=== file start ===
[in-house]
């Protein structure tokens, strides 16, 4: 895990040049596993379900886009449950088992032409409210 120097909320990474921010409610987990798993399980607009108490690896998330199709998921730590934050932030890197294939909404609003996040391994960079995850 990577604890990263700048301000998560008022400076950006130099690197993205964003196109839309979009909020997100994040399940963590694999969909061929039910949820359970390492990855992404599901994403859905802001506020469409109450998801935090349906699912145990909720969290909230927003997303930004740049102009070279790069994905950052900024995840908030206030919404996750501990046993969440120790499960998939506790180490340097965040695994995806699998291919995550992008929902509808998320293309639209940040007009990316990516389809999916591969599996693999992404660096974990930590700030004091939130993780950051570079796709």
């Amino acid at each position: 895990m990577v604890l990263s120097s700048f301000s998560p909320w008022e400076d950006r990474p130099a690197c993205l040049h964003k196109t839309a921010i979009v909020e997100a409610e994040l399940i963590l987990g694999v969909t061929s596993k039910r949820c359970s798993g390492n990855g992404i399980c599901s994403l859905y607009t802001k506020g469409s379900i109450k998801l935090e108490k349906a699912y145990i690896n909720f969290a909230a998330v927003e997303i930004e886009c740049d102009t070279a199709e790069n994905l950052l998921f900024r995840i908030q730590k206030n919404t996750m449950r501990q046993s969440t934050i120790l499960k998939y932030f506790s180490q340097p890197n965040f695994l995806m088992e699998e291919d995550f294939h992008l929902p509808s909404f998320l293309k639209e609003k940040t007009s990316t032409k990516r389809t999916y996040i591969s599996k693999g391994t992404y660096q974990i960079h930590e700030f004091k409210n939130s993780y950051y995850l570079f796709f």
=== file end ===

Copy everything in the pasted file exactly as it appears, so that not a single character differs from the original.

[in-house]
């Protein structure tokens, strides 16, 4: 895990040049596993379900886009449950088992032409409210 120097909320990474921010409610987990798993399980607009108490690896998330199709998921730590934050932030890197294939909404609003996040391994960079995850 990577604890990263700048301000998560008022400076950006130099690197993205964003196109839309979009909020997100994040399940963590694999969909061929039910949820359970390492990855992404599901994403859905802001506020469409109450998801935090349906699912145990909720969290909230927003997303930004740049102009070279790069994905950052900024995840908030206030919404996750501990046993969440120790499960998939506790180490340097965040695994995806699998291919995550992008929902509808998320293309639209940040007009990316990516389809999916591969599996693999992404660096974990930590700030004091939130993780950051570079796709």
């Amino acid at each position: 895990m990577v604890l990263s120097s700048f301000s998560p909320w008022e400076d950006r990474p130099a690197c993205l040049h964003k196109t839309a921010i979009v909020e997100a409610e994040l399940i963590l987990g694999v969909t061929s596993k039910r949820c359970s798993g390492n990855g992404i399980c599901s994403l859905y607009t802001k506020g469409s379900i109450k998801l935090e108490k349906a699912y145990i690896n909720f969290a909230a998330v927003e997303i930004e886009c740049d102009t070279a199709e790069n994905l950052l998921f900024r995840i908030q730590k206030n919404t996750m449950r501990q046993s969440t934050i120790l499960k998939y932030f506790s180490q340097p890197n965040f695994l995806m088992e699998e291919d995550f294939h992008l929902p509808s909404f998320l293309k639209e609003k940040t007009s990316t032409k990516r389809t999916y996040i591969s599996k693999g391994t992404y660096q974990i960079h930590e700030f004091k409210n939130s993780y950051y995850l570079f796709f």